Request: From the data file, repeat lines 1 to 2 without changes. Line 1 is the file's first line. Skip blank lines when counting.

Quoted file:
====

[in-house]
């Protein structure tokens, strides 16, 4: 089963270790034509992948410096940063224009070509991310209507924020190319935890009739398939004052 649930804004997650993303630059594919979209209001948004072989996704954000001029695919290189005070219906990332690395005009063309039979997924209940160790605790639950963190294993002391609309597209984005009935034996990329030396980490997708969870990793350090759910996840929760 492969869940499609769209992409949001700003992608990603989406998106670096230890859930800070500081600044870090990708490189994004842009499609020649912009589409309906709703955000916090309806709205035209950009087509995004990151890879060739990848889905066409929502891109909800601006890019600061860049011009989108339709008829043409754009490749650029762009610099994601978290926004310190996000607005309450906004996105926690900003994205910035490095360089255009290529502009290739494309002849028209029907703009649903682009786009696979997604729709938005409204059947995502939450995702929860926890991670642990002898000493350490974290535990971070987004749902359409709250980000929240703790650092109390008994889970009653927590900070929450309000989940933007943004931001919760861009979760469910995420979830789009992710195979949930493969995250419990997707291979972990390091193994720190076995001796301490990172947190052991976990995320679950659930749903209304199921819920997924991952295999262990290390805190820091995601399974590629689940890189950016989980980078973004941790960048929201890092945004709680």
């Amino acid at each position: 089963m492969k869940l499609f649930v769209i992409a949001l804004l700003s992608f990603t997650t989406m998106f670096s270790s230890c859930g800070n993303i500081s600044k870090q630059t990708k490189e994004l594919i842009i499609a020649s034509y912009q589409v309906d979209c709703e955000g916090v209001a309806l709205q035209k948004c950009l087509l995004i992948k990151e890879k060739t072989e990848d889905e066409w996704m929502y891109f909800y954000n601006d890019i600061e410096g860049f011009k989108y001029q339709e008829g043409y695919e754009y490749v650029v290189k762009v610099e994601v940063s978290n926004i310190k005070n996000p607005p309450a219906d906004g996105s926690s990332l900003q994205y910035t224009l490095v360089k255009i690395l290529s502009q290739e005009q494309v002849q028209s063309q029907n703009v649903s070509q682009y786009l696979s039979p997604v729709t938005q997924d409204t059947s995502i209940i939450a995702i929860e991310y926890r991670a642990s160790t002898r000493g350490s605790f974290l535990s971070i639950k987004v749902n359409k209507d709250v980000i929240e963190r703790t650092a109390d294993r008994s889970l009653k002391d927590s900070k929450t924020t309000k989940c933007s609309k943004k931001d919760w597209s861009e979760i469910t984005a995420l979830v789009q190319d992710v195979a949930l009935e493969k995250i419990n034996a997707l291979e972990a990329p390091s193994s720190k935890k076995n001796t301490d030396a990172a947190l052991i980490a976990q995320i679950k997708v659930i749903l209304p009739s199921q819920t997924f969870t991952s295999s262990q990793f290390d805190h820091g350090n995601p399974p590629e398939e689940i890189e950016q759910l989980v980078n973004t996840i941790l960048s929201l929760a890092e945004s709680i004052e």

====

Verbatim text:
[in-house]
């Protein structure tokens, strides 16, 4: 089963270790034509992948410096940063224009070509991310209507924020190319935890009739398939004052 649930804004997650993303630059594919979209209001948004072989996704954000001029695919290189005070219906990332690395005009063309039979997924209940160790605790639950963190294993002391609309597209984005009935034996990329030396980490997708969870990793350090759910996840929760 492969869940499609769209992409949001700003992608990603989406998106670096230890859930800070500081600044870090990708490189994004842009499609020649912009589409309906709703955000916090309806709205035209950009087509995004990151890879060739990848889905066409929502891109909800601006890019600061860049011009989108339709008829043409754009490749650029762009610099994601978290926004310190996000607005309450906004996105926690900003994205910035490095360089255009290529502009290739494309002849028209029907703009649903682009786009696979997604729709938005409204059947995502939450995702929860926890991670642990002898000493350490974290535990971070987004749902359409709250980000929240703790650092109390008994889970009653927590900070929450309000989940933007943004931001919760861009979760469910995420979830789009992710195979949930493969995250419990997707291979972990390091193994720190076995001796301490990172947190052991976990995320679950659930749903209304199921819920997924991952295999262990290390805190820091995601399974590629689940890189950016989980980078973004941790960048929201890092945004709680």